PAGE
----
Current provincial restrictions limit gatherings to a maximum of 10 people outdoors.

Police say they informed the “Hugs Over Masks” organizers that the planned Jan. 10 gathering would result in charges, but they went ahead with the event.

They say a 27-year-old man and 38-year-old woman are facing charges under the Reopening Ontario Act that carry a minimum fine of $10,000 if convicted.

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Ontario issues stay-at-home order to start Thursday as Ford declares state of emergency





Premier Doug Ford is declaring another state of emergency, effective immediately, in response to surging COVID-19 infection rates.

In a news conference on Tuesday, Ford announced Ontario is issuing a stay-at-home order, effective 12:01 a.m. Thursday.

It requires people to stay home except for essential activities such as accessing health care or shopping for groceries.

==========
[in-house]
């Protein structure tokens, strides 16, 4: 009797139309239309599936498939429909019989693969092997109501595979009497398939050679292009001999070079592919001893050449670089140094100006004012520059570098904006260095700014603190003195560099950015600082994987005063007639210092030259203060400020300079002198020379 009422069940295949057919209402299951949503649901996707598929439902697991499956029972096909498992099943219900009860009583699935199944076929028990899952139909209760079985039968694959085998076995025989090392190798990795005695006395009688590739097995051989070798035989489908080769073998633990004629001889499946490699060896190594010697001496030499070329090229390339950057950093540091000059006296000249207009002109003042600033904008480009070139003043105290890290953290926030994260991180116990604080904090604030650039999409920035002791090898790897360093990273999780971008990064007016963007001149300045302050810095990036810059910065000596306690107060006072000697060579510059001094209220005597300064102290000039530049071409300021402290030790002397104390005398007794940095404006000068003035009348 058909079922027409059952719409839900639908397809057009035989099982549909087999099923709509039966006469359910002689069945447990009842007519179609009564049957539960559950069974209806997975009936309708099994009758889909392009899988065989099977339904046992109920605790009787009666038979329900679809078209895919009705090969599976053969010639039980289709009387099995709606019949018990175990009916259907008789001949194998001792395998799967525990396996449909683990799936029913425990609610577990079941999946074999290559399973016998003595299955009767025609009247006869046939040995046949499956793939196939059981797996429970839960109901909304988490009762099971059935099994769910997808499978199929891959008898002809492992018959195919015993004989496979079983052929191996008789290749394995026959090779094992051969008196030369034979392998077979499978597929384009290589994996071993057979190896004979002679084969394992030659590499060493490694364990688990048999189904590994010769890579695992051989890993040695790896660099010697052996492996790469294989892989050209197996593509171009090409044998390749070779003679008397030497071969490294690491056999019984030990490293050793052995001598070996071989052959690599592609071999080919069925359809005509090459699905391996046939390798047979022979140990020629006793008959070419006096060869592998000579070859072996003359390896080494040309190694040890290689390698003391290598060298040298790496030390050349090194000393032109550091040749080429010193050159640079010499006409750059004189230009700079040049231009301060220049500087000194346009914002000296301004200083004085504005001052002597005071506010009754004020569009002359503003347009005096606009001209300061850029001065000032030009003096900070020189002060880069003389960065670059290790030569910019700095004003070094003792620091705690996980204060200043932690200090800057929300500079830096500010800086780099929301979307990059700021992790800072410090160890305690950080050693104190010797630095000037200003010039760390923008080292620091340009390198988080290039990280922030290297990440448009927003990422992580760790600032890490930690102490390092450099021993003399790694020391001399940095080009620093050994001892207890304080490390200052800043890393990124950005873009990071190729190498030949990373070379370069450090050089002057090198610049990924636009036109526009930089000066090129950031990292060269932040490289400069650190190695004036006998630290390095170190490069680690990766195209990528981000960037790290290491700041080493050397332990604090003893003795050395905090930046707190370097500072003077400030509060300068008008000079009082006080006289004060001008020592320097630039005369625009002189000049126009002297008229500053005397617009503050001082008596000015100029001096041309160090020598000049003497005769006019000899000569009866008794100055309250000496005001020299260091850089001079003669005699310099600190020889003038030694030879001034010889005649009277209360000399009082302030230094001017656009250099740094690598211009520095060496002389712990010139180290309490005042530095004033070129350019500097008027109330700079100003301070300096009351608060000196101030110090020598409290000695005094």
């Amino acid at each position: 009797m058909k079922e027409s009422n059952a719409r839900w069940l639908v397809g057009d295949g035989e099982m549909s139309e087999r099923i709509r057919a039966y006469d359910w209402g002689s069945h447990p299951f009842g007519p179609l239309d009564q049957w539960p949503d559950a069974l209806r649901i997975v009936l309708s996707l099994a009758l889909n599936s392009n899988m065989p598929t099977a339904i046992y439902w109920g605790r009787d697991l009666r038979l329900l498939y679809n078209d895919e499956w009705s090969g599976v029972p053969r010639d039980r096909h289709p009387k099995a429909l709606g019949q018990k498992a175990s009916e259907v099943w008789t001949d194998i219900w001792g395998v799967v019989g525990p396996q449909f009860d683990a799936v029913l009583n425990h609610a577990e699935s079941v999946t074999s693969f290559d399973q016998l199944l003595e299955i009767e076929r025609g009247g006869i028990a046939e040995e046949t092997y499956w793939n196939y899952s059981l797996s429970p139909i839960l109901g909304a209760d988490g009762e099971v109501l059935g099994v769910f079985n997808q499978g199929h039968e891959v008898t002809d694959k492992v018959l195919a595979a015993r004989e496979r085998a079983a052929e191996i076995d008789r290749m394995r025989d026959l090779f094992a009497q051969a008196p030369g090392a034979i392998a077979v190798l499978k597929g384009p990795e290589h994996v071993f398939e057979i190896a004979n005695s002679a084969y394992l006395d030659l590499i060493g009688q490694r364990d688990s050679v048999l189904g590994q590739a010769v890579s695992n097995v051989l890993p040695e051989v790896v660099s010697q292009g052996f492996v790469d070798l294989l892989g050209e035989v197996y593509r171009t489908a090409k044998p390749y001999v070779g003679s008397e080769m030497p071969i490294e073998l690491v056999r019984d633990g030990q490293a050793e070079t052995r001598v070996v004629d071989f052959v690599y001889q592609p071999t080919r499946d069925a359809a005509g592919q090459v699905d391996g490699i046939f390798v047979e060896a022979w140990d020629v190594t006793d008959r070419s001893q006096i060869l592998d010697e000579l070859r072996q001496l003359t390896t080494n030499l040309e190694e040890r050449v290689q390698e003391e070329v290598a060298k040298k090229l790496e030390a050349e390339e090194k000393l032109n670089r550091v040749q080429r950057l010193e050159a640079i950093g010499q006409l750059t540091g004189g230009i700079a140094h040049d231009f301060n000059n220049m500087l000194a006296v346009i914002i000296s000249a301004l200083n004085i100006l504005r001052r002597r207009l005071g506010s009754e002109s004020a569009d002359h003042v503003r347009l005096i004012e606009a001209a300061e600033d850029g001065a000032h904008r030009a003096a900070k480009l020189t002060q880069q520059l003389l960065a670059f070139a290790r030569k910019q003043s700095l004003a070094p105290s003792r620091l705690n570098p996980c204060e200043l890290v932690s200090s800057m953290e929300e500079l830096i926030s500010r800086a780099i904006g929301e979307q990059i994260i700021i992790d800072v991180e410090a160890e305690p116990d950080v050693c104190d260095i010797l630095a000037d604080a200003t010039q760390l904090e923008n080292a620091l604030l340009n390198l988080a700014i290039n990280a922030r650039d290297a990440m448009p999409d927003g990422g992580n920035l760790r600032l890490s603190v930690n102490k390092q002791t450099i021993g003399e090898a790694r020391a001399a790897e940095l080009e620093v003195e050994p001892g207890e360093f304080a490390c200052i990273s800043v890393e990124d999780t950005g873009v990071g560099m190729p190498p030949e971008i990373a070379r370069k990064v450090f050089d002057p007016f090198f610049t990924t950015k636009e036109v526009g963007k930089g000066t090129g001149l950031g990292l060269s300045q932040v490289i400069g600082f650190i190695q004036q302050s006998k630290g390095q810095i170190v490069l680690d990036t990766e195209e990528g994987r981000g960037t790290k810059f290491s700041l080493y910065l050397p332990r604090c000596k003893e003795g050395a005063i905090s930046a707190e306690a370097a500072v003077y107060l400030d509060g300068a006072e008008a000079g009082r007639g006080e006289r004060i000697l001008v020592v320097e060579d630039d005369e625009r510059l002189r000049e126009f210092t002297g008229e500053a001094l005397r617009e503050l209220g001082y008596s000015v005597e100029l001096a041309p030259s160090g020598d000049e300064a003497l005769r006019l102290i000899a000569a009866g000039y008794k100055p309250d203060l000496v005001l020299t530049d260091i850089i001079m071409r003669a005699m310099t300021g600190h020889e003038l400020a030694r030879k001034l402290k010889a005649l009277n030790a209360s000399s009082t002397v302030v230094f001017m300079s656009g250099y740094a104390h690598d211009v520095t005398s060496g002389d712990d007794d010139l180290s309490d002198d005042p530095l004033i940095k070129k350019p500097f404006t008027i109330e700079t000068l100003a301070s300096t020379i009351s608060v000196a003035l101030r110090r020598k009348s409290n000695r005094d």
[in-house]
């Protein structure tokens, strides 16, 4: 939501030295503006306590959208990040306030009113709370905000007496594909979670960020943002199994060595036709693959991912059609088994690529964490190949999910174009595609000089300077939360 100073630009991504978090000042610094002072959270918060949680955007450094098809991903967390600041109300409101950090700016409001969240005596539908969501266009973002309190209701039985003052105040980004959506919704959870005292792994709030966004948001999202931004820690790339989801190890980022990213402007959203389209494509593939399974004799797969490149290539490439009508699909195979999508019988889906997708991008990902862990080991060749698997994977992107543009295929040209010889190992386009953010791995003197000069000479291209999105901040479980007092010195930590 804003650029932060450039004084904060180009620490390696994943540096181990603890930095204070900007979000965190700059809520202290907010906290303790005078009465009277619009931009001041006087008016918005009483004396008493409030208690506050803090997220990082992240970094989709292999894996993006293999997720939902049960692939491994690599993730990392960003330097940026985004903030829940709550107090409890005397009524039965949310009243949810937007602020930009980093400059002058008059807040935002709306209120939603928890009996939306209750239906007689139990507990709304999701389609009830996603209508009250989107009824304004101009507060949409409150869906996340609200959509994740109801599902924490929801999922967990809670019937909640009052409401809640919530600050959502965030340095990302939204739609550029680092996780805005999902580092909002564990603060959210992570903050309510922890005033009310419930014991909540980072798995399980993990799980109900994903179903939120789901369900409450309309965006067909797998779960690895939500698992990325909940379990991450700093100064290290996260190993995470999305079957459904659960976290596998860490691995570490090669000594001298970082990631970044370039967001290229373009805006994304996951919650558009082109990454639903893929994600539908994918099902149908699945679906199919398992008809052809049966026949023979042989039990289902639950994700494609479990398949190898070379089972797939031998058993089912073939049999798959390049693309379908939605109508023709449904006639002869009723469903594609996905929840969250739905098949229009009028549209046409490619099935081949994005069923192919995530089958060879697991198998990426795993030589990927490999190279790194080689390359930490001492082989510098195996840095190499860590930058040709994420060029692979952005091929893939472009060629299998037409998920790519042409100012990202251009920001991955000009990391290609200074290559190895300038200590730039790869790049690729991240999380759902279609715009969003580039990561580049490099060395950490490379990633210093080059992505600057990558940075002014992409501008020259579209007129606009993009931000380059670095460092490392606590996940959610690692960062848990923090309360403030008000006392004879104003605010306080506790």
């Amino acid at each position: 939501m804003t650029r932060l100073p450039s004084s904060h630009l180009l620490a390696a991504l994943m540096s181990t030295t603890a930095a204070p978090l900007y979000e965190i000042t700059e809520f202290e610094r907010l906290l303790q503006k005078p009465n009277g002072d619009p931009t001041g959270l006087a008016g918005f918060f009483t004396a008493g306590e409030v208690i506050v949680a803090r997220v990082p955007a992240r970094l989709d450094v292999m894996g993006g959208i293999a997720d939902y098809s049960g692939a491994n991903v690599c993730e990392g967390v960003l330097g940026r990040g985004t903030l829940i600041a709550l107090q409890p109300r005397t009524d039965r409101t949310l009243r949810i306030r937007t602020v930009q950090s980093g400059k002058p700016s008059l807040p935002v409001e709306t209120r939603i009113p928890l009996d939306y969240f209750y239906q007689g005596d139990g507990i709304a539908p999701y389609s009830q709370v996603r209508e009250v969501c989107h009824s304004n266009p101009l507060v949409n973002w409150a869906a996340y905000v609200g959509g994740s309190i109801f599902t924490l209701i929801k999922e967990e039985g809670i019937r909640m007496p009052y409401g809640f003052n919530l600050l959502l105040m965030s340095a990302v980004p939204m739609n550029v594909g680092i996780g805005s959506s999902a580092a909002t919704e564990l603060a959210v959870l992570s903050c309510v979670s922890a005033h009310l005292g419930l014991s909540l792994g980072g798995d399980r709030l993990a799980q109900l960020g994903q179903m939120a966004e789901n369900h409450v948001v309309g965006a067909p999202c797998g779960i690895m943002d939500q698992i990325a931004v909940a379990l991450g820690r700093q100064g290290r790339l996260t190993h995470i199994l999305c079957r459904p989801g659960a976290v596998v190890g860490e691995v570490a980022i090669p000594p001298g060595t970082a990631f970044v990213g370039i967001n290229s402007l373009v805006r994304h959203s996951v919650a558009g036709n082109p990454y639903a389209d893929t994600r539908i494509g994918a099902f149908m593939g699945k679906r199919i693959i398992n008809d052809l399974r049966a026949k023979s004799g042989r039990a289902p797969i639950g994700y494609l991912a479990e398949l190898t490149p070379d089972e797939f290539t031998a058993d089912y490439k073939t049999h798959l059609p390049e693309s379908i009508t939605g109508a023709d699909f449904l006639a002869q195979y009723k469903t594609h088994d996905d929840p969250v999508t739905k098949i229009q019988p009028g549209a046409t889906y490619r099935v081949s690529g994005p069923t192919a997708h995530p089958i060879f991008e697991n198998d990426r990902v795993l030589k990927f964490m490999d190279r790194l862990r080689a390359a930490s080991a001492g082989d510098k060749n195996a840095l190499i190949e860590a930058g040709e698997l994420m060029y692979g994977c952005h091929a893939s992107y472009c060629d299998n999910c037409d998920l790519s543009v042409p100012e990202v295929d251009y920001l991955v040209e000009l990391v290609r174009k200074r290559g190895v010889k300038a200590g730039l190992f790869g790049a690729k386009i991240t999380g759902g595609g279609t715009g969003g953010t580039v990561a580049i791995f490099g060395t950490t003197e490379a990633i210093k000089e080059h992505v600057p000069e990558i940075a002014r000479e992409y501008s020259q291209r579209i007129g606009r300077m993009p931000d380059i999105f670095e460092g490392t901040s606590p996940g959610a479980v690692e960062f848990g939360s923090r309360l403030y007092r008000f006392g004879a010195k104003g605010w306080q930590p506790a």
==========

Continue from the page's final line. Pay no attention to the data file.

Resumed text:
The new measures also include restricting the hours of operation for non-essential retail stores such as hardware stores to between 7 a.m. and 8 p.m.

Addressing big box stores, which are allowed to remain open, Ford said an inspection blitz is coming to ensure they are following proper protocols.

“I’m going to come down on them like an 800-pound gorilla,” he said.

Schools in Hamilton, Toronto, York, Peel and Windsor-Essex will not return to in-person learning until Feb. 10.

Other public health regions, including Halton and Niagara, will find out when students can return to class by Jan. 20.

Schools will now require students in grades 1-3 to wear masks and masks will be required outside where physical distancing can’t be maintained.

Child-care centres for non-school aged children will remain open.

The premier announced the restrictions shortly after the province released new projections that show the virus is on track to overwhelm Ontario’s health-care system.